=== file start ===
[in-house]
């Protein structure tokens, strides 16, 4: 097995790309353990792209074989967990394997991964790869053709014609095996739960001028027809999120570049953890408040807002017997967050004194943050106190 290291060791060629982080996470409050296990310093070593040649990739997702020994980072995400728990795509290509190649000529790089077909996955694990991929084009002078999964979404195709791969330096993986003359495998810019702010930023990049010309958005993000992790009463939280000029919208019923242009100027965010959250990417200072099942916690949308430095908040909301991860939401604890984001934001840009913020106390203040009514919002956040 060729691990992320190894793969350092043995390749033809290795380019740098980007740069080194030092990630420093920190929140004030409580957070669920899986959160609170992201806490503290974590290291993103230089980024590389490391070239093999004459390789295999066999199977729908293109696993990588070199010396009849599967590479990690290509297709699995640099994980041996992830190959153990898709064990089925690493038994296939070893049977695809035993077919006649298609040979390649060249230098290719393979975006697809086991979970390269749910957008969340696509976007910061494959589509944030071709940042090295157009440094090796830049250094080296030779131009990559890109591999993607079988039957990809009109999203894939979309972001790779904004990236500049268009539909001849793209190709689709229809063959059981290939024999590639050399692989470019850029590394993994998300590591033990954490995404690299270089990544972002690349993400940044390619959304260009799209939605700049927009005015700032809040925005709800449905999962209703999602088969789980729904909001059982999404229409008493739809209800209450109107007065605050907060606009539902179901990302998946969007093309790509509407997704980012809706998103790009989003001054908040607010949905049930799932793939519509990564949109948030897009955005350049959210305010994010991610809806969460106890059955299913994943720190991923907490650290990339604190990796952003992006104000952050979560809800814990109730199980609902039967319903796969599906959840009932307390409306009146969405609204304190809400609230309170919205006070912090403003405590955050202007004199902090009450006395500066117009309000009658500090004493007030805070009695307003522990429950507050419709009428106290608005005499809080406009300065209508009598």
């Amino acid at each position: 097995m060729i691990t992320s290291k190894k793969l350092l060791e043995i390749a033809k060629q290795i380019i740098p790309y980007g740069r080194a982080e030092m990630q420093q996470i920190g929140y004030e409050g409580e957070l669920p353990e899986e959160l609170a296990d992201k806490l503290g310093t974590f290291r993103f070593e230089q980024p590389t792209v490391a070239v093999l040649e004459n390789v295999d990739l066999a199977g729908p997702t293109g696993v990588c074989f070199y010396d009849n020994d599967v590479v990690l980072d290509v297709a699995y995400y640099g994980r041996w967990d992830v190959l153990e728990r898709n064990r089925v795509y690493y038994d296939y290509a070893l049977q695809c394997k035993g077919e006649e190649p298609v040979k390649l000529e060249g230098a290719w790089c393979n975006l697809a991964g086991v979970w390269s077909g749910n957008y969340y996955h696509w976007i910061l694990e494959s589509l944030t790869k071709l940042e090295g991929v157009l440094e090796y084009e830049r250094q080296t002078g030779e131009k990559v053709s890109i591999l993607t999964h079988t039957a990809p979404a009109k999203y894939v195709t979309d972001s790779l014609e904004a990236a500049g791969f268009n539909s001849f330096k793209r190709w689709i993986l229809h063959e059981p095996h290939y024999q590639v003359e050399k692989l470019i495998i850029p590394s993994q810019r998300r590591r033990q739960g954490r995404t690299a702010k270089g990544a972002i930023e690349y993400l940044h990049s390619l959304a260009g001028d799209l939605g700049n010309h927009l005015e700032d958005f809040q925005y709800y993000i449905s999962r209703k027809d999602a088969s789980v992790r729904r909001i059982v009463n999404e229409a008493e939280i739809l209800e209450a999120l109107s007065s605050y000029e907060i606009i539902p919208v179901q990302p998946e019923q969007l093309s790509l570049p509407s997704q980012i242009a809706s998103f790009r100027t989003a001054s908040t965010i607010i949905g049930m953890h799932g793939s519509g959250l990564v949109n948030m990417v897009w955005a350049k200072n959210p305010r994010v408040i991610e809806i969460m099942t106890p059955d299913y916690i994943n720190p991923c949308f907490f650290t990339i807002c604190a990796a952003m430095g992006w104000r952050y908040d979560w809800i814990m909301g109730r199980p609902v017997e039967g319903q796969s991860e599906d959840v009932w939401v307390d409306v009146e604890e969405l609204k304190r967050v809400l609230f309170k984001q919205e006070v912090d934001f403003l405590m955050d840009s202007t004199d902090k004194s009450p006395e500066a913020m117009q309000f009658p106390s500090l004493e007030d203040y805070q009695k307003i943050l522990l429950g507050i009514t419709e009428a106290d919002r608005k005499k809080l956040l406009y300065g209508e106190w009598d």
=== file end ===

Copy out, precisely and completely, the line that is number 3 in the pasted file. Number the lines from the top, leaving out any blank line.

């Amino acid at each position: 097995m060729i691990t992320s290291k190894k793969l350092l060791e043995i390749a033809k060629q290795i380019i740098p790309y980007g740069r080194a982080e030092m990630q420093q996470i920190g929140y004030e409050g409580e957070l669920p353990e899986e959160l609170a296990d992201k806490l503290g310093t974590f290291r993103f070593e230089q980024p590389t792209v490391a070239v093999l040649e004459n390789v295999d990739l066999a199977g729908p997702t293109g696993v990588c074989f070199y010396d009849n020994d599967v590479v990690l980072d290509v297709a699995y995400y640099g994980r041996w967990d992830v190959l153990e728990r898709n064990r089925v795509y690493y038994d296939y290509a070893l049977q695809c394997k035993g077919e006649e190649p298609v040979k390649l000529e060249g230098a290719w790089c393979n975006l697809a991964g086991v979970w390269s077909g749910n957008y969340y996955h696509w976007i910061l694990e494959s589509l944030t790869k071709l940042e090295g991929v157009l440094e090796y084009e830049r250094q080296t002078g030779e131009k990559v053709s890109i591999l993607t999964h079988t039957a990809p979404a009109k999203y894939v195709t979309d972001s790779l014609e904004a990236a500049g791969f268009n539909s001849f330096k793209r190709w689709i993986l229809h063959e059981p095996h290939y024999q590639v003359e050399k692989l470019i495998i850029p590394s993994q810019r998300r590591r033990q739960g954490r995404t690299a702010k270089g990544a972002i930023e690349y993400l940044h990049s390619l959304a260009g001028d799209l939605g700049n010309h927009l005015e700032d958005f809040q925005y709800y993000i449905s999962r209703k027809d999602a088969s789980v992790r729904r909001i059982v009463n999404e229409a008493e939280i739809l209800e209450a999120l109107s007065s605050y000029e907060i606009i539902p919208v179901q990302p998946e019923q969007l093309s790509l570049p509407s997704q980012i242009a809706s998103f790009r100027t989003a001054s908040t965010i607010i949905g049930m953890h799932g793939s519509g959250l990564v949109n948030m990417v897009w955005a350049k200072n959210p305010r994010v408040i991610e809806i969460m099942t106890p059955d299913y916690i994943n720190p991923c949308f907490f650290t990339i807002c604190a990796a952003m430095g992006w104000r952050y908040d979560w809800i814990m909301g109730r199980p609902v017997e039967g319903q796969s991860e599906d959840v009932w939401v307390d409306v009146e604890e969405l609204k304190r967050v809400l609230f309170k984001q919205e006070v912090d934001f403003l405590m955050d840009s202007t004199d902090k004194s009450p006395e500066a913020m117009q309000f009658p106390s500090l004493e007030d203040y805070q009695k307003i943050l522990l429950g507050i009514t419709e009428a106290d919002r608005k005499k809080l956040l406009y300065g209508e106190w009598d």